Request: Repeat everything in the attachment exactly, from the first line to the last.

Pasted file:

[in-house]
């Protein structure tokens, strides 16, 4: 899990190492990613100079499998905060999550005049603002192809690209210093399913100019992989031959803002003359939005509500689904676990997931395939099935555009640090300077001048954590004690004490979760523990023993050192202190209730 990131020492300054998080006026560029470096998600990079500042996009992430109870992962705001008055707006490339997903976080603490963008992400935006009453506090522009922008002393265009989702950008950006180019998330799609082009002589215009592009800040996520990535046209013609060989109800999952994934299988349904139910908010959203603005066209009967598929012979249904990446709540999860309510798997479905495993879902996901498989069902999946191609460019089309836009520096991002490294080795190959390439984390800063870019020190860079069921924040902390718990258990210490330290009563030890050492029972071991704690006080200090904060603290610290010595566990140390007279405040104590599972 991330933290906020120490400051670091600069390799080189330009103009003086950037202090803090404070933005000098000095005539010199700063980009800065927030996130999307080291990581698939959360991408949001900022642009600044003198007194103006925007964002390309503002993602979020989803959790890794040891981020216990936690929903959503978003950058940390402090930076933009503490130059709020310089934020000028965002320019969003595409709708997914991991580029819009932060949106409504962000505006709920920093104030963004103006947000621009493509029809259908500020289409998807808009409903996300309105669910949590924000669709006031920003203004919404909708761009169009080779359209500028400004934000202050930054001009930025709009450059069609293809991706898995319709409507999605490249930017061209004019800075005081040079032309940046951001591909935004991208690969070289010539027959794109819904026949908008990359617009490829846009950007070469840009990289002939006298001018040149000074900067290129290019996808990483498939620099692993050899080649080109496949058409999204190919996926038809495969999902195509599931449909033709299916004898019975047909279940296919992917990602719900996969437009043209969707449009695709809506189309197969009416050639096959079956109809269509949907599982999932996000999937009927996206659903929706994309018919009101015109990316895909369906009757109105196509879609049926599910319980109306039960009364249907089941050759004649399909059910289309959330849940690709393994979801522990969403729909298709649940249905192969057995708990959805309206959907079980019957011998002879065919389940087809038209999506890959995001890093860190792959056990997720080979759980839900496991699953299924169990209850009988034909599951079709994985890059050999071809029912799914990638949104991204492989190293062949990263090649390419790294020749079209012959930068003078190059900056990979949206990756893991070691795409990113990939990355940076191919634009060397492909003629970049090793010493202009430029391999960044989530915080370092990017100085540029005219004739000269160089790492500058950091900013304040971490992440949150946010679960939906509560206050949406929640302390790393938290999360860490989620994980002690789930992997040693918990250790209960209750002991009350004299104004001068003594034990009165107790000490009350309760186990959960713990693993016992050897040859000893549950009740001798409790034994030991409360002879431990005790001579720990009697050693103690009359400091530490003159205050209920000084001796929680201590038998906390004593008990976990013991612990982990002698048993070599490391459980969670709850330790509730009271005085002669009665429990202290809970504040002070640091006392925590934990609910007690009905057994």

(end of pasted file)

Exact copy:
[in-house]
């Protein structure tokens, strides 16, 4: 899990190492990613100079499998905060999550005049603002192809690209210093399913100019992989031959803002003359939005509500689904676990997931395939099935555009640090300077001048954590004690004490979760523990023993050192202190209730 990131020492300054998080006026560029470096998600990079500042996009992430109870992962705001008055707006490339997903976080603490963008992400935006009453506090522009922008002393265009989702950008950006180019998330799609082009002589215009592009800040996520990535046209013609060989109800999952994934299988349904139910908010959203603005066209009967598929012979249904990446709540999860309510798997479905495993879902996901498989069902999946191609460019089309836009520096991002490294080795190959390439984390800063870019020190860079069921924040902390718990258990210490330290009563030890050492029972071991704690006080200090904060603290610290010595566990140390007279405040104590599972 991330933290906020120490400051670091600069390799080189330009103009003086950037202090803090404070933005000098000095005539010199700063980009800065927030996130999307080291990581698939959360991408949001900022642009600044003198007194103006925007964002390309503002993602979020989803959790890794040891981020216990936690929903959503978003950058940390402090930076933009503490130059709020310089934020000028965002320019969003595409709708997914991991580029819009932060949106409504962000505006709920920093104030963004103006947000621009493509029809259908500020289409998807808009409903996300309105669910949590924000669709006031920003203004919404909708761009169009080779359209500028400004934000202050930054001009930025709009450059069609293809991706898995319709409507999605490249930017061209004019800075005081040079032309940046951001591909935004991208690969070289010539027959794109819904026949908008990359617009490829846009950007070469840009990289002939006298001018040149000074900067290129290019996808990483498939620099692993050899080649080109496949058409999204190919996926038809495969999902195509599931449909033709299916004898019975047909279940296919992917990602719900996969437009043209969707449009695709809506189309197969009416050639096959079956109809269509949907599982999932996000999937009927996206659903929706994309018919009101015109990316895909369906009757109105196509879609049926599910319980109306039960009364249907089941050759004649399909059910289309959330849940690709393994979801522990969403729909298709649940249905192969057995708990959805309206959907079980019957011998002879065919389940087809038209999506890959995001890093860190792959056990997720080979759980839900496991699953299924169990209850009988034909599951079709994985890059050999071809029912799914990638949104991204492989190293062949990263090649390419790294020749079209012959930068003078190059900056990979949206990756893991070691795409990113990939990355940076191919634009060397492909003629970049090793010493202009430029391999960044989530915080370092990017100085540029005219004739000269160089790492500058950091900013304040971490992440949150946010679960939906509560206050949406929640302390790393938290999360860490989620994980002690789930992997040693918990250790209960209750002991009350004299104004001068003594034990009165107790000490009350309760186990959960713990693993016992050897040859000893549950009740001798409790034994030991409360002879431990005790001579720990009697050693103690009359400091530490003159205050209920000084001796929680201590038998906390004593008990976990013991612990982990002698048993070599490391459980969670709850330790509730009271005085002669009665429990202290809970504040002070640091006392925590934990609910007690009905057994």